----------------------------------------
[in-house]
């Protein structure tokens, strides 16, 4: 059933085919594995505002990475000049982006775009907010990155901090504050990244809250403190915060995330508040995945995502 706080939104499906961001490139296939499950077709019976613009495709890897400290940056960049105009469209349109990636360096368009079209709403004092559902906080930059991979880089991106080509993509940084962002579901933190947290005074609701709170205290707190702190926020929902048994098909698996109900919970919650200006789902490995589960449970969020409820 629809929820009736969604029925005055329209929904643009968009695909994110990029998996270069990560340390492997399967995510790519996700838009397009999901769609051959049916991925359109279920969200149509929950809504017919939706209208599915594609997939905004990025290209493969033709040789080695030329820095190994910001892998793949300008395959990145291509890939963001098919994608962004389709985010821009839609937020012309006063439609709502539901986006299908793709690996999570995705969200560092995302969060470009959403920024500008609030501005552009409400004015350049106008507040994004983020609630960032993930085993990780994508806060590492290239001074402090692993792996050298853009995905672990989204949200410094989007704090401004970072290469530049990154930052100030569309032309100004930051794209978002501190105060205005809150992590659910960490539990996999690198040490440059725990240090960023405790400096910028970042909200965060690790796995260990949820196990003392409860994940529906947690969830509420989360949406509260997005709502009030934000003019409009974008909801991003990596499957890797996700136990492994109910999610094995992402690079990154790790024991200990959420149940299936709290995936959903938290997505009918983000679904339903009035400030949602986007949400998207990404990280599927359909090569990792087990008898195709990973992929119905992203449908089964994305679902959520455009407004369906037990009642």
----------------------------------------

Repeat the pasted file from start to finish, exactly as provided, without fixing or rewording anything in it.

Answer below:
[in-house]
């Protein structure tokens, strides 16, 4: 059933085919594995505002990475000049982006775009907010990155901090504050990244809250403190915060995330508040995945995502 706080939104499906961001490139296939499950077709019976613009495709890897400290940056960049105009469209349109990636360096368009079209709403004092559902906080930059991979880089991106080509993509940084962002579901933190947290005074609701709170205290707190702190926020929902048994098909698996109900919970919650200006789902490995589960449970969020409820 629809929820009736969604029925005055329209929904643009968009695909994110990029998996270069990560340390492997399967995510790519996700838009397009999901769609051959049916991925359109279920969200149509929950809504017919939706209208599915594609997939905004990025290209493969033709040789080695030329820095190994910001892998793949300008395959990145291509890939963001098919994608962004389709985010821009839609937020012309006063439609709502539901986006299908793709690996999570995705969200560092995302969060470009959403920024500008609030501005552009409400004015350049106008507040994004983020609630960032993930085993990780994508806060590492290239001074402090692993792996050298853009995905672990989204949200410094989007704090401004970072290469530049990154930052100030569309032309100004930051794209978002501190105060205005809150992590659910960490539990996999690198040490440059725990240090960023405790400096910028970042909200965060690790796995260990949820196990003392409860994940529906947690969830509420989360949406509260997005709502009030934000003019409009974008909801991003990596499957890797996700136990492994109910999610094995992402690079990154790790024991200990959420149940299936709290995936959903938290997505009918983000679904339903009035400030949602986007949400998207990404990280599927359909090569990792087990008898195709990973992929119905992203449908089964994305679902959520455009407004369906037990009642």